Floating assumptions are likely assumptions we have received from our parents as children or we put them on as a self-defense mechanism. I think racism is an assumption like this. Many church doctrines or other family or social beliefs get put on from a young age, and it literally takes an act of God to remove them. These floating assumptions that we wear like glasses taint all we see and, not only do they go unnoticed, but because there is no contrast to identify them, they are the wearer’s reality.

The truth is I may have one even now, or you might. The only way I know of identifying them and removing them is through relationship with others and a willingness to bear with one another even through ferocious fights. If you are constantly having issues with people and you cannot see the problem, you may have a floating assumption. Removing a floating assumption can be like a drug addict coming down and detoxing. It takes a tough love, a much tougher love than most are willing to endure. I am thankful for those in my life for going through tough issues and I believe there are more to come as Jesus continues to reveal truth and set us free so we can be healed.

Becoming a New Man

My hope in writing this is to simply share a hope that God has given me. I want to expose the evil of pride, share the NEW life that comes from not assuming things and from living in the real world and I want to give you the tools that have helped me overcome this sneaky serpent. As men and fathers we lead by example, if we are prideful we are not at all like our Messiah. I believe overcoming any issue in our lives is an act of God, it is His work and He does His work in the light(in honesty and vulnerability).

You may not think you are prideful, if that is true then you should have no issues investigating to be sure you are not. Ask a friend to be honest with you, ask your father and mother, ask your wife. If they are not afraid of you, they will tell you. If they are afraid of you, you can be sure you walk in pride.

Pride is ALWAYS short lived and has nothing to do with following Jesus. Please turn from pride today.

That is why Scripture says: “God opposes the proud but shows favor to the humble.”
James 4:6

A man’s pride will be the cause of his fall, but he who has a gentle spirit will get honour.
Proverbs 29:23

The OTHER Proverbs 9 Woman

Four characteristics of Folly from Proverbs 9:13-18

A few weeks ago I dissected Proverbs 9:1-6 and Solomon’s personification of wisdom as a woman who plans ahead, diligently and efficiently carries out her plans, and then shares her bounty with all who are willing to follow her example.

The last part of Proverbs 9 describes her opposite, the woman Folly.

13  The woman Folly is loud; she is deluded and knows nothing.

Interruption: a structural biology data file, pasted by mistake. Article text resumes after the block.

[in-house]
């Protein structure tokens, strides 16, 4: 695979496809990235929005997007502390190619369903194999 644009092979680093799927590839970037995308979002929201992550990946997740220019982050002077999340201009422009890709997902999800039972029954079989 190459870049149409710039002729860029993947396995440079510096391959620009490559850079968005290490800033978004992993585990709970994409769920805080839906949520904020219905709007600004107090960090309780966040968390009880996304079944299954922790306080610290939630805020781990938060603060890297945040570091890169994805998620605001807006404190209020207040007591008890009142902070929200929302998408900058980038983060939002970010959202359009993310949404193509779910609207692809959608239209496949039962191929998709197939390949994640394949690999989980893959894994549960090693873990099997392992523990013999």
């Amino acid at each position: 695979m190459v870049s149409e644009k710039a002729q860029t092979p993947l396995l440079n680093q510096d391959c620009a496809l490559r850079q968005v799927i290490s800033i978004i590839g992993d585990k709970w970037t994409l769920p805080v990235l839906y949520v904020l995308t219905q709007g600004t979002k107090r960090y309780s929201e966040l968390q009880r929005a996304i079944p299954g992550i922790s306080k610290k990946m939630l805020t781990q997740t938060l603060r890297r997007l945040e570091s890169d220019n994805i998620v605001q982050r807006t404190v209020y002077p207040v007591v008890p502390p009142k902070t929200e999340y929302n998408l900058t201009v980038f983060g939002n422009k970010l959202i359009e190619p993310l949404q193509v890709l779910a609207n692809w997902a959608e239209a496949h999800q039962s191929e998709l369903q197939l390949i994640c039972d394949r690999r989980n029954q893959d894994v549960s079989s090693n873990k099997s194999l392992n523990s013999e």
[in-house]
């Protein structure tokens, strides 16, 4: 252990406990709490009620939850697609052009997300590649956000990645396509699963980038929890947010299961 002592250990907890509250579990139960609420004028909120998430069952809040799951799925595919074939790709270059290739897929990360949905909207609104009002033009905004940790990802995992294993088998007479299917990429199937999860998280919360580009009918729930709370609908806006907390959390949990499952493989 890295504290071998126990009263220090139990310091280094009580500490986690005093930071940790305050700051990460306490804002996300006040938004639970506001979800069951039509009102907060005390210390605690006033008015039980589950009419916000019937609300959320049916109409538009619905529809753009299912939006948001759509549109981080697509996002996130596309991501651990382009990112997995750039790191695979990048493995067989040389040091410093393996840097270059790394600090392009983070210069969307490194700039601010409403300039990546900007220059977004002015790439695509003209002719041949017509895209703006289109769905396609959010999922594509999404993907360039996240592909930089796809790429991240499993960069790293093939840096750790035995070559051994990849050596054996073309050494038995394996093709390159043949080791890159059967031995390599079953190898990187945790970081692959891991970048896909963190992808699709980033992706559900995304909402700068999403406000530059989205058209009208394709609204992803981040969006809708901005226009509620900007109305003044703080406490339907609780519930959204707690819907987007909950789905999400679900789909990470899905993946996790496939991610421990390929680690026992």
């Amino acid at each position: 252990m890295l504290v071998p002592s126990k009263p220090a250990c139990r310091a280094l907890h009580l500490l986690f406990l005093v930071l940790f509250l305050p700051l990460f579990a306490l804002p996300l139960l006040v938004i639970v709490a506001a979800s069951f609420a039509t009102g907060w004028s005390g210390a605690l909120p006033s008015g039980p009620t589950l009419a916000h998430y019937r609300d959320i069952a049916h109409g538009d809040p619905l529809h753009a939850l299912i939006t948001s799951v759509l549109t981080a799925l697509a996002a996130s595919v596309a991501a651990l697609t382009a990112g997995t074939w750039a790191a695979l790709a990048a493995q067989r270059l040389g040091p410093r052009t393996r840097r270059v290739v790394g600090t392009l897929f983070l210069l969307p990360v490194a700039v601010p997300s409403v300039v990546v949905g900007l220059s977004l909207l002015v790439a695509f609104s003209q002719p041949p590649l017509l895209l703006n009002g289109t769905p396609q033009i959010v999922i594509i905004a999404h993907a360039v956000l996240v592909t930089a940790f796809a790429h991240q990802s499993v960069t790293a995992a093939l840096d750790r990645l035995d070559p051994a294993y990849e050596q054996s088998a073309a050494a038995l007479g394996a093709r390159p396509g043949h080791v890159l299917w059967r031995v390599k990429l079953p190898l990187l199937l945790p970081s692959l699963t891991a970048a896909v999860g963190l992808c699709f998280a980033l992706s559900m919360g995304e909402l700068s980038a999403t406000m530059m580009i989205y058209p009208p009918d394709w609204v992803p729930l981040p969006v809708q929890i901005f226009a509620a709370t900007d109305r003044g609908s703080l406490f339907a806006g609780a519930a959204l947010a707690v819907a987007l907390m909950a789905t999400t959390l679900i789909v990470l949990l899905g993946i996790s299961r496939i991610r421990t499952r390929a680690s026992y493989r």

14  She sits at the door of her house; she takes a seat on the highest places of the town,
15  calling to those who pass by, who are going straight on their way,
16  “Whoever is simple, let him turn in here!” And to him who lacks sense she says,
17  “Stolen water is sweet, and bread eaten in secret is pleasant.”
18  But he does not know that the dead are there, that her guests are in the depths of Sheol.
Proverbs 9:13-18 ESV

As with the case of Wisdom, the description of Folly reveals a lot about her character that isn’t explicitly laid out in the text.

Folly Opens Her Mouth

Whoever restrains his words has knowledge, and
He who has a cool spirit is a man of understanding.
Even a fool who keeps silent is considered wise;
When he closes his lips, he is deemed intelligent.
Proverbs 17:27-28

Folly is incapable of verbal restraint. She loves to tell about her adventures and conquests, the record-breaking fish that got away, and the sure-fire system she has for beating the stock market. Nevermind that she has nothing to show for all her accomplishments and schemes. She could if she wanted to…

What’s more, she believes her own nonsense. She has told her lies so many times that she has lost the line between fact and fiction. Her entire life has become “a tale told by an idiot, full of sound and fury, signifying nothing.” Where the prudent keep silent, Folly speaks. Where the wise ask questions, Folly declares. Where the knowledgeable admit their ignorance, Folly unwittingly advertises hers.

Folly Takes the Easy Way

In contrast to Wisdom, who planned and built her own house, then busied herself in preparing a feast, Folly merely sits in the door of her house. We have no indication that she built it or contributed to it in any way, only that she occupies it.

And not only the door of her house, but the high places of the city. Unlike Wisdom who sends her servants (or goes herself) to the highest places (al gaphi maromi), Folly takes a seat in the high places (al kise maromi), possibly referring to places of honor in pagan temples and shrines. But wherever she goes, whether at home or the high places, Folly takes a seat.

Folly Is Disruptive

Where Wisdom called to the simple and then waited for a response, Folly seeks out people who are already on a mission, who are “going straight on their way”, in order to distract them. She yells at them, confuses them, makes them forget their purpose.

To what end?